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  1. #1
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    Replacing my bike

    The Huffy bike that I bought in May (because hubby refused to buy a better quality used bike when we could get a new bike for the same price ) is wearing out...in the last month I replaced the petals twice, the brake cables, and had to tighten up the rear hub because it was wobbly. Now it's making clanking and grinding noises and it's something in the crankset which I don't have the tools to investigate. I don't feel like it's worth taking it to be looked at either.

    So, since my budget doesn't allow for a new bike until March, I'm looking at the used ones on Craigslist and trying to find something to get today. The best thing I've seen so far is a Raleigh C40 with an aluminum frame. Does that sound like a good choice for a heavier rider? or would I be better off waiting to find something with a steel frame? I don't do anything extreme with the bike, just ride sidewalks and streets. Probably what killed the Huffy (other than it's general poor quality) was pulling the trail-a-bike with it so I could get my little one riding.

  2. #2
    Humvee of bikes =Worksman Nightshade's Avatar
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    In all honesty it sounds like the combination of a poor quality bike, your weight, and pulling a trail a bike was way more load than the Huffy could ever handle.

    That said, consider a stout bike that will not fail you no matter what. This bike can be built to your order and delivered to your door for a very reasonable cost.

    http://worksmancycles.aitrk.com/shop.../cruisers.html

    http://worksmancycles.aitrk.com/shop...ml/page63.html

    If you order this bike the 3 speed gearing ,with 36 tooth front sprocket, will make that bike a dream to ride.
    My preferred bicycle brand is.......WORKSMAN CYCLES
    I dislike clipless pedals on any city bike since I feel they are unsafe.

    Originally Posted by krazygluon
    Steel: nearly a thousand years of metallurgical development
    Aluminum: barely a hundred, which one would you rather have under your butt at 30mph?

  3. #3
    Senior Member gunner65's Avatar
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    I use an aluminum frame trek 3700 to pull a trail a bike and my two year old rides in an IBert on the front at the same time as my 5 year old is on the trail a bike. I have had no issues. I think any decent name brand bike kept tuned properly should do the trick.

  4. #4
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    nothing inherently wrong with aluminum. I'm 240lbs and have ridden aluminum and just sold it for a carbon fiber roadie as long as the bike fits you it should be good.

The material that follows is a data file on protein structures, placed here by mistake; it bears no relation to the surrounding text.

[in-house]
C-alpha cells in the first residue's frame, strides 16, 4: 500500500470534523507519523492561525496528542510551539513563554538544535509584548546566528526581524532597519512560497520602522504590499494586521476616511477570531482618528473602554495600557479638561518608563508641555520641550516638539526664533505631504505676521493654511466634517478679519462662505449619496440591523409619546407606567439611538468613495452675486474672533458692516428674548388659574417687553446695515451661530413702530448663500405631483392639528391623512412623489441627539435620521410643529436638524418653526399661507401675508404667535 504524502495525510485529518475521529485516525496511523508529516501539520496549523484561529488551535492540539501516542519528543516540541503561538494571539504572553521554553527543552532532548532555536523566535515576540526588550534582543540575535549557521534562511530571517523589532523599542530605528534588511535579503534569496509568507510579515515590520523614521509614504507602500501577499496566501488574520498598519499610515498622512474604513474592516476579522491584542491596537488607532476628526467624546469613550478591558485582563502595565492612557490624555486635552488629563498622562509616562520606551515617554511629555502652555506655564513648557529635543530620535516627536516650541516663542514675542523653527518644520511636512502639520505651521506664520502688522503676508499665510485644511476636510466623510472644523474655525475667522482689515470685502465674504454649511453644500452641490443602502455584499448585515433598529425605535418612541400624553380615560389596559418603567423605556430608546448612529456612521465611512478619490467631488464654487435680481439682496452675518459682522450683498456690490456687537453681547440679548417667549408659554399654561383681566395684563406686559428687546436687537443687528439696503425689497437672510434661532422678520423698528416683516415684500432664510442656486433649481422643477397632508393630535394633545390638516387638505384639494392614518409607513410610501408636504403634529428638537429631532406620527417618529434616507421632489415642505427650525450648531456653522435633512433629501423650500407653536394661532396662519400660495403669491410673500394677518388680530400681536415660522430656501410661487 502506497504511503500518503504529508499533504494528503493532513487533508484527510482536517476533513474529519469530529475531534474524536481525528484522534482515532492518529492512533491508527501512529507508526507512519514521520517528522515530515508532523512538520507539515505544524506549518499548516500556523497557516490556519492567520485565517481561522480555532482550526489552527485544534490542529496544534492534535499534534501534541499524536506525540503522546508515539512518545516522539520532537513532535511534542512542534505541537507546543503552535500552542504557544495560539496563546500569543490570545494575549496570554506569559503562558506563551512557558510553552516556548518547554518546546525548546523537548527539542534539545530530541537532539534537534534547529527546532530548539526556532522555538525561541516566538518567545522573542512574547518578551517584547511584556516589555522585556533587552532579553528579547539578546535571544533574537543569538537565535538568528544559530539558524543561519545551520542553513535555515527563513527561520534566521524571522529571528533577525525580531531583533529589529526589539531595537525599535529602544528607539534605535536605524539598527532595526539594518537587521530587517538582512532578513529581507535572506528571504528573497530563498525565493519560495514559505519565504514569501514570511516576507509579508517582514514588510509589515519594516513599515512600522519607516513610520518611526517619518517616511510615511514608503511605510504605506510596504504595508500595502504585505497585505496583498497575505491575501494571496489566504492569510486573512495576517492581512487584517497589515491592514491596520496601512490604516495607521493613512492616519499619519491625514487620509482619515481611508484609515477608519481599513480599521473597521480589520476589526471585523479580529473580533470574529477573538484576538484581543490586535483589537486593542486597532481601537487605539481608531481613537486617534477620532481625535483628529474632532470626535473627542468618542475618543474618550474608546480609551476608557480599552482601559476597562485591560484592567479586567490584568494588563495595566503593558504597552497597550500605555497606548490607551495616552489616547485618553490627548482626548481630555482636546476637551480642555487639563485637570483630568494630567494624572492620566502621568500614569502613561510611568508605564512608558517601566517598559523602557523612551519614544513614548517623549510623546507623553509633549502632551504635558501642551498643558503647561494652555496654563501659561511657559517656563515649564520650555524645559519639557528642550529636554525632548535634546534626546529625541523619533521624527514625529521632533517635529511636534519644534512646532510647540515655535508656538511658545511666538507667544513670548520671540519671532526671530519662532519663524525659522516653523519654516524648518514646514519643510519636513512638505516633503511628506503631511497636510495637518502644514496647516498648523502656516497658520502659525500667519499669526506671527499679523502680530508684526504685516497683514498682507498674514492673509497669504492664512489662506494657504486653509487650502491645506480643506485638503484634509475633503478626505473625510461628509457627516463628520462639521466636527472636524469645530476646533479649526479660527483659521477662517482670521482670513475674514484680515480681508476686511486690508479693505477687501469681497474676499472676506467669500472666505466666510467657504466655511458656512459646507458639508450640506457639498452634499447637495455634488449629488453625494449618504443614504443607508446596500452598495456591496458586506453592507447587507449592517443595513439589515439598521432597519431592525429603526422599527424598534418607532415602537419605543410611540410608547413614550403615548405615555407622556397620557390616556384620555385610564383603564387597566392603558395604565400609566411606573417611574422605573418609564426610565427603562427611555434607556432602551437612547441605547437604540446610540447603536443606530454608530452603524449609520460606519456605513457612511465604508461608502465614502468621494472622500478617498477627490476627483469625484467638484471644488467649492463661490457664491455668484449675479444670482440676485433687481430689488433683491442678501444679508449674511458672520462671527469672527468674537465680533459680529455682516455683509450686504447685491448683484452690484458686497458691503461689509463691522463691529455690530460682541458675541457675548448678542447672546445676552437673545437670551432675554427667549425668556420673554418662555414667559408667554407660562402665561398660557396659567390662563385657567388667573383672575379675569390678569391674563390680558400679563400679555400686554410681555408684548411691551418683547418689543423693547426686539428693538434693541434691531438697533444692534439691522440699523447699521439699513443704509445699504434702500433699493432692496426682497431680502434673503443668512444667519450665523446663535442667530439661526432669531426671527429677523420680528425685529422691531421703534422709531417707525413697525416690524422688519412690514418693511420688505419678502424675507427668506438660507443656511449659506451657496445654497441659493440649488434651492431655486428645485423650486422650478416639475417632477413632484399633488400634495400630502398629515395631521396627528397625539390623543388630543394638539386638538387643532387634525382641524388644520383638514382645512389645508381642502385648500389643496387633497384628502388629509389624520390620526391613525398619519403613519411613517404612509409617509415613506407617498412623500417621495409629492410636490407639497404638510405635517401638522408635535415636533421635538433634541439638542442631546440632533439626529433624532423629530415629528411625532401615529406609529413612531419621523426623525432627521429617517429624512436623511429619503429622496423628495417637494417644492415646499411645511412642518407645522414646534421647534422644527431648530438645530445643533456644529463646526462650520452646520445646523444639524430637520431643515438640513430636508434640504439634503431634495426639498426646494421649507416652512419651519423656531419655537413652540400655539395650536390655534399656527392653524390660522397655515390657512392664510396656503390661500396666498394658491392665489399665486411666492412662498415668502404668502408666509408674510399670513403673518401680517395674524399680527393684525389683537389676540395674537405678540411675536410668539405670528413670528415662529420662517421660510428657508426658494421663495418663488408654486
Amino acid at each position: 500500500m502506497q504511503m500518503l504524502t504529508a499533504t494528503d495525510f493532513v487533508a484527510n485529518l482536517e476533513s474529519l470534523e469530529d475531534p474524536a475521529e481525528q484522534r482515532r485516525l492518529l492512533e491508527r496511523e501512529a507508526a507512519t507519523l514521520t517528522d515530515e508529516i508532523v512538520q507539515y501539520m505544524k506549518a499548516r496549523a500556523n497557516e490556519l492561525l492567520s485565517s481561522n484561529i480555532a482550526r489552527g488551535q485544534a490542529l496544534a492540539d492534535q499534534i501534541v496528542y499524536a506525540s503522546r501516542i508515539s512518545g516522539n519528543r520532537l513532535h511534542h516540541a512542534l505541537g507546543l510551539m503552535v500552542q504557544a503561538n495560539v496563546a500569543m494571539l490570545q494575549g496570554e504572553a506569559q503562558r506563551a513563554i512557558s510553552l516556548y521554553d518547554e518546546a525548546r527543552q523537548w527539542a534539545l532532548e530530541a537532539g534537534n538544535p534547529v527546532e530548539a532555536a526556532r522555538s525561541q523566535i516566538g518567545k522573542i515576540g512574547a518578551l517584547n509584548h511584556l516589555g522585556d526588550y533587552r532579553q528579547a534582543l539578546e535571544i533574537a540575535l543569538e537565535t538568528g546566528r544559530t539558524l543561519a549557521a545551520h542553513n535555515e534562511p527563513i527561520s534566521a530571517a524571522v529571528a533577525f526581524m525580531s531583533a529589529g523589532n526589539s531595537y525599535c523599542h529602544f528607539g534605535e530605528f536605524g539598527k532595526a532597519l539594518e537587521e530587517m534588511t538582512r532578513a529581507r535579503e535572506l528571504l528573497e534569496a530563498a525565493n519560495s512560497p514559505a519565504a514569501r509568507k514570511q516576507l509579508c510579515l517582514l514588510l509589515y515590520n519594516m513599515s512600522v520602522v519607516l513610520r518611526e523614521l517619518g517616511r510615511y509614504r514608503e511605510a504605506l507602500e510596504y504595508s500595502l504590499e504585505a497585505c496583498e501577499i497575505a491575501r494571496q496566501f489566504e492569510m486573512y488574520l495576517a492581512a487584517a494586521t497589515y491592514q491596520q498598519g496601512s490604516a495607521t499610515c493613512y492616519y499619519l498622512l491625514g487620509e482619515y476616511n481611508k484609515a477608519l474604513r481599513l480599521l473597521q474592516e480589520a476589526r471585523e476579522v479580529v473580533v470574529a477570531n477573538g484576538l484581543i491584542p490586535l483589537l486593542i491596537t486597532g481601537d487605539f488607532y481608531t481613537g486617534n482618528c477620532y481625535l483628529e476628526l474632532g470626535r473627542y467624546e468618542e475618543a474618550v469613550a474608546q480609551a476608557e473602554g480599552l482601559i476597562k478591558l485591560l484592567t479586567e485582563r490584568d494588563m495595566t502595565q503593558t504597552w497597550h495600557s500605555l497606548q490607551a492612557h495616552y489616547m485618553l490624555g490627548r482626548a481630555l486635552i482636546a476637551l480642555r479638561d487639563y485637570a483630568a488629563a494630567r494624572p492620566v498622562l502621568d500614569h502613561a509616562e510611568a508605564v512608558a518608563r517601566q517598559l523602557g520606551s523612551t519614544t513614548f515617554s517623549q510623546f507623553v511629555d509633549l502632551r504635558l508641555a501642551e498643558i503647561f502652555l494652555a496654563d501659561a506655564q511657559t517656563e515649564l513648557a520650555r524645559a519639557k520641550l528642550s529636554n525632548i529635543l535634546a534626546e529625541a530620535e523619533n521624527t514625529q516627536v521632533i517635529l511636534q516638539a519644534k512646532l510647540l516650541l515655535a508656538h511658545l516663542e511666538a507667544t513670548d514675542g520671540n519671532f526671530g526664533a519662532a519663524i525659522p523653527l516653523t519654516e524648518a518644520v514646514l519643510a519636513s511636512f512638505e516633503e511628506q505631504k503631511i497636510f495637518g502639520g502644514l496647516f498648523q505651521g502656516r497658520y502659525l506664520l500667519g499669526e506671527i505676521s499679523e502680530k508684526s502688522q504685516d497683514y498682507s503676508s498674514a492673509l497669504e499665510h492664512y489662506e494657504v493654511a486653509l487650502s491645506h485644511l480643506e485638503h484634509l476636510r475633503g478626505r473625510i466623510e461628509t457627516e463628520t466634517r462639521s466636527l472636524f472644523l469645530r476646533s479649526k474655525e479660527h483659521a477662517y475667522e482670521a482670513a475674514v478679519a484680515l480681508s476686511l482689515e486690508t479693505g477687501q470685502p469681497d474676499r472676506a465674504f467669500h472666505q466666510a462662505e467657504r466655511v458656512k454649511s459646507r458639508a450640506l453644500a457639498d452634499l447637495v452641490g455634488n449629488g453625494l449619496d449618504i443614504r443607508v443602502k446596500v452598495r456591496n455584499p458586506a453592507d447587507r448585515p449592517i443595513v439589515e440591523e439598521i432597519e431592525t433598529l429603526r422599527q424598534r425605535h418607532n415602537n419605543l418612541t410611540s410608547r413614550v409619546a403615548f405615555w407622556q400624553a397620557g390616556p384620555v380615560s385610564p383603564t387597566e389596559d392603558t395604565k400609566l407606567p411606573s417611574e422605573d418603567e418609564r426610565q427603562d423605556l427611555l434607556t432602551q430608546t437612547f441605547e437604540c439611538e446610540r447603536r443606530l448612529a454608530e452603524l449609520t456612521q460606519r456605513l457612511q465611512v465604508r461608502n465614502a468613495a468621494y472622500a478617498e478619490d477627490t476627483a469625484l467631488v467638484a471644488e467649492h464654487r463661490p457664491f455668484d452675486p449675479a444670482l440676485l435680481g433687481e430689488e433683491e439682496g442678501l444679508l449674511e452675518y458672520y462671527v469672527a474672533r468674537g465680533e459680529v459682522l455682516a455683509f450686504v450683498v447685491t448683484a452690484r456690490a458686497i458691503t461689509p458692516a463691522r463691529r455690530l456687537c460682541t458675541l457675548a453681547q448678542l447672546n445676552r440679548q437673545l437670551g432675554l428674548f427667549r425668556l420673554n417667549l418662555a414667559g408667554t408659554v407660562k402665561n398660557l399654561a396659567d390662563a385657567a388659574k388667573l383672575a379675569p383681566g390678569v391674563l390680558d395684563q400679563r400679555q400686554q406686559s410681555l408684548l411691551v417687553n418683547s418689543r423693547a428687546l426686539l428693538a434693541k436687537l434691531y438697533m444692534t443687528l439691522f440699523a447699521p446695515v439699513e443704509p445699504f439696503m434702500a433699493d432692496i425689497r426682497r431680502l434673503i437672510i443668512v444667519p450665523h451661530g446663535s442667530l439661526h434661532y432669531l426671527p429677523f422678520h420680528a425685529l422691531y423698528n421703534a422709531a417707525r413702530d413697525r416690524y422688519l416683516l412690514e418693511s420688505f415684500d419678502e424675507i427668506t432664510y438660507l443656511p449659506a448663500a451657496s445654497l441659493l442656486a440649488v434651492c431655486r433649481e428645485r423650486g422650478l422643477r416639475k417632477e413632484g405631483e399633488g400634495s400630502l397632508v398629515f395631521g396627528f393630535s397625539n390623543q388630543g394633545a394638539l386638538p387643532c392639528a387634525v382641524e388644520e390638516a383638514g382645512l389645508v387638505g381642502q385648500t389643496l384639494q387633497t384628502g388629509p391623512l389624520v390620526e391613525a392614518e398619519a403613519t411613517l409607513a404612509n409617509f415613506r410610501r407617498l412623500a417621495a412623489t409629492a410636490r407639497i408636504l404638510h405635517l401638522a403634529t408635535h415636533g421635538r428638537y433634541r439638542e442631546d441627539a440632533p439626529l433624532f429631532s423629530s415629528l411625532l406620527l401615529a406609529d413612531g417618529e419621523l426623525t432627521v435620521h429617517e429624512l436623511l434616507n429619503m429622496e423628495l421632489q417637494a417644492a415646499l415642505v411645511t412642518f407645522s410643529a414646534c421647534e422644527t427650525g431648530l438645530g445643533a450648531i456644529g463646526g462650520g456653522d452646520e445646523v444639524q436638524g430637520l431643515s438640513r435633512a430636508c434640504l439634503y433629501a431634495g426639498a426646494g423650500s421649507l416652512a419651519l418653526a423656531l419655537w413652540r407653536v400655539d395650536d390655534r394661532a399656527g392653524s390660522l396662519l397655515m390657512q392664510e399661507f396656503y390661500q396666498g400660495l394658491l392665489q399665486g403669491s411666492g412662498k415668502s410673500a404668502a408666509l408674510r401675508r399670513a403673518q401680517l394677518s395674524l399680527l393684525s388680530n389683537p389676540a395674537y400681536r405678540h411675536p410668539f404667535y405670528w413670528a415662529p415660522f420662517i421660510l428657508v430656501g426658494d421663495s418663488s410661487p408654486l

5. #5
    Senior Member goldfinch's Avatar
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    As people on this forum say repeatedly, the frame material usually isn't the issue for heavier loads. Aluminum should work fine. Heavier loads may require beefier wheels but you can upgrade those later if it turns out to be a problem. If you buy the Raleigh I wouldn't pay much for it, even new they were pretty inexpensive bikes, at least according to: http://www.bikepedia.com/QUICKBIKE/B...=C40&Type=bike The 2004 new had a suggested retail of $340. I don't know enough to evaluate the quality of that bike or its components.

  6. #6
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    They were selling it for $85, but sold it before I could go look at it.

    I'm thinking of looking at the pawnshops too. I really can't spend a lot on a bike at the moment, but I can't go without one either.

  7. #7
    Senior Member goldfinch's Avatar
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    Depending on where you live I have seen good used bikes for sale by guys who pick up used bikes and fix them up and sell them. In Minneapolis, where I was looking, there were several small businesses that did this. They had a number of bikes for less than $100.

  8. #8
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    I'm in San Antonio. I'll have to see if there's anything like that here.

  9. #9
    Lover of Old Chrome Moly Myosmith's Avatar
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    Many LBSs take trade ins. I've purchased several decent used high-quality bikes that way. Since they want my repeat business I've never had one sell me a problem bike yet. I've purchased two cro-mo framed Trek 800 series bikes for $99 each and they were in good condition and had been lubed and adjusted. My wife still rides the first one I bought. I've purchased used bikes from individuals but you have to know what to look for and always keep the purchase price low as you can assume you are going to have to put some money into the bike. Even my best "free" bike cost me $45 and a few hours of clean and tune before it was ready to ride.

  10. #10
    Senior Member gyozadude's Avatar
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    The reason I avoid aluminum frames isn't just for size. At 280lbs, I'm not the heaviest. But in college, my fittest time, I was climbing hills at 255lbs, and even broke steel frames, and I climbed on a CF/aluminum bike and hear a crack from the head tube. The failure mode of aluminum is quick and catastrophic. It doesn't give you any real warning and then cracks. Aluminum also continues to fatigue even under very minor stresses, and this means it can and does wear out and fracture after a long time. With steel, in both cases, I cracked the right chainstay on the inside bridge near the BB. In each case, I was out in the middle of nowhere and was able to walk the remainder of the hill, then get to local mass transit, and get home. I'd hate to imagine what aluminum failure would look like if the whole rear triangle lost integrity because the right chainstay cracked completely.

    Typically, all frames, including aluminum are designed to never reach the end of their fatigue lifetimes. But they are also not experiencing the power of some really big riders as we get up and honk fast up hills. For a year or two, maybe, aluminum is good. For maybe even 5 years, if it's hardly used. But my average bike age in my garage is steel from 1990. That's 20+ years. I'm not sure if you plan to keep you bikes that long. But once I fall in love with a bike and buy it, I ride it and don't intend to sell it (even though I am guilty of selling off a whole bunch of bikes in the past). So with steel, I get more assurance that my relationship will last longer with that bike.